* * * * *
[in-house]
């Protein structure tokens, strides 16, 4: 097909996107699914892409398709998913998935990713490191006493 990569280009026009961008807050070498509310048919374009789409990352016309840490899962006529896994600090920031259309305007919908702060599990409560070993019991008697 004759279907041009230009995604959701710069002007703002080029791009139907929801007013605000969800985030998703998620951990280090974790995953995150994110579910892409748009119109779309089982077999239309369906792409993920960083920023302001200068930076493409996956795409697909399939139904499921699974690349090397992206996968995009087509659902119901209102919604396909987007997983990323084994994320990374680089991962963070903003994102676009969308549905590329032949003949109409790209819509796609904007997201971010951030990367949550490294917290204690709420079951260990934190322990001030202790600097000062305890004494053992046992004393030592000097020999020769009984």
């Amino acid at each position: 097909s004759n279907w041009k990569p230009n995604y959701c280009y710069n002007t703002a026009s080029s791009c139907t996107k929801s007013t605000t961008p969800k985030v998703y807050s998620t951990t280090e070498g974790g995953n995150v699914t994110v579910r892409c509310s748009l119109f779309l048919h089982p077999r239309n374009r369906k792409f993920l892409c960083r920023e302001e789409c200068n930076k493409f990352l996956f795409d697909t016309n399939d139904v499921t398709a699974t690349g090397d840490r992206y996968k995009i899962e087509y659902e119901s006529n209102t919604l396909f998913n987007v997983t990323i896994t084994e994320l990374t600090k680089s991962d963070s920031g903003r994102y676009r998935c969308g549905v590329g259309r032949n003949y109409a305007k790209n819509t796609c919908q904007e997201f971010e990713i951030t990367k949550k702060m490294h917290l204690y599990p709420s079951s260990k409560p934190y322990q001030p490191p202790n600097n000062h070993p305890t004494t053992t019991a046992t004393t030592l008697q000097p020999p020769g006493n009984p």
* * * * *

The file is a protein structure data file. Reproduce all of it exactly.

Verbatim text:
[in-house]
């Protein structure tokens, strides 16, 4: 097909996107699914892409398709998913998935990713490191006493 990569280009026009961008807050070498509310048919374009789409990352016309840490899962006529896994600090920031259309305007919908702060599990409560070993019991008697 004759279907041009230009995604959701710069002007703002080029791009139907929801007013605000969800985030998703998620951990280090974790995953995150994110579910892409748009119109779309089982077999239309369906792409993920960083920023302001200068930076493409996956795409697909399939139904499921699974690349090397992206996968995009087509659902119901209102919604396909987007997983990323084994994320990374680089991962963070903003994102676009969308549905590329032949003949109409790209819509796609904007997201971010951030990367949550490294917290204690709420079951260990934190322990001030202790600097000062305890004494053992046992004393030592000097020999020769009984």
């Amino acid at each position: 097909s004759n279907w041009k990569p230009n995604y959701c280009y710069n002007t703002a026009s080029s791009c139907t996107k929801s007013t605000t961008p969800k985030v998703y807050s998620t951990t280090e070498g974790g995953n995150v699914t994110v579910r892409c509310s748009l119109f779309l048919h089982p077999r239309n374009r369906k792409f993920l892409c960083r920023e302001e789409c200068n930076k493409f990352l996956f795409d697909t016309n399939d139904v499921t398709a699974t690349g090397d840490r992206y996968k995009i899962e087509y659902e119901s006529n209102t919604l396909f998913n987007v997983t990323i896994t084994e994320l990374t600090k680089s991962d963070s920031g903003r994102y676009r998935c969308g549905v590329g259309r032949n003949y109409a305007k790209n819509t796609c919908q904007e997201f971010e990713i951030t990367k949550k702060m490294h917290l204690y599990p709420s079951s260990k409560p934190y322990q001030p490191p202790n600097n000062h070993p305890t004494t053992t019991a046992t004393t030592l008697q000097p020999p020769g006493n009984p």